Publication Date

5-2007

Committee Members

Ethan Carr, Chair - Frank Sleegers, Member

Abstract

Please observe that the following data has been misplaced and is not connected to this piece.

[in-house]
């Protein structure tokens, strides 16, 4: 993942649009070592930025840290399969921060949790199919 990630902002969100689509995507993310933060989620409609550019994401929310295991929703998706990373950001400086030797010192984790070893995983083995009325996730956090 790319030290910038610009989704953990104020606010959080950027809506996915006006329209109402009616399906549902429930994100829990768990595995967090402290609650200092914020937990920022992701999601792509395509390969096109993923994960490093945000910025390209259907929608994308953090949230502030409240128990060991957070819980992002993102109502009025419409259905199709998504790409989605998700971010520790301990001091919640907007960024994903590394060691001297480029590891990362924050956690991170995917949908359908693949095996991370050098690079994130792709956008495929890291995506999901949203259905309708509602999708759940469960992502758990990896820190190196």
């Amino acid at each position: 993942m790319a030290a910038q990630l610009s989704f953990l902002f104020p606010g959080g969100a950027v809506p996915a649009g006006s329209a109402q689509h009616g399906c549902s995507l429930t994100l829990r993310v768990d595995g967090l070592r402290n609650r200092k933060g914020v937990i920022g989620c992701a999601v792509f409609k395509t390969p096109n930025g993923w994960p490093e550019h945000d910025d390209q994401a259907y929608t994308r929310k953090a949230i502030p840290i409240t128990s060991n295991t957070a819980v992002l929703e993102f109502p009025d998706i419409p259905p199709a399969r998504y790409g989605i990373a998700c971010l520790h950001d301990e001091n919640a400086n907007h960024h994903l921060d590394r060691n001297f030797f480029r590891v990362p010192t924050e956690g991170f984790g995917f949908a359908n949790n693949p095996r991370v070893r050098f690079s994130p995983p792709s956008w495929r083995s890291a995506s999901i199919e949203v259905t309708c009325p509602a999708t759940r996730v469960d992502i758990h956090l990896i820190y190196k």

On October 27, 1972, Gateway National Recreation Area (NRA), located in New York and New Jersey, was established as one of two national recreation areas intended to serve urban areas. Along with Golden Gate NRA in San Francisco, California, these were the first two national parks to be brought closer to large, urban populations. The creation of these urban parks was the result of a social objective: creating parks that were truly in reach of large populations of people (Rothman, 2004). Thirty-five years later, while Golden Gate NRA thrives as an active recreation area for the people of the San Francisco area, Gateway struggles "to meet the aspirations of its founders, to negotiate its relationship with the communities that surround it, and to balance the goals of historic preservation, environmental conservation, and active recreation" (Van Alen competition brief). In a poll of New York City residents, conducted in 2006 (Zogby, 2006), under the collaboration of the National parks Conservation Association, 47% of the residents polled were not aware that the Gateway NRA existed. This differs from the pro-active Bay Area residents that greatly identify with the GGNRA and who pride themselves in their very own national park.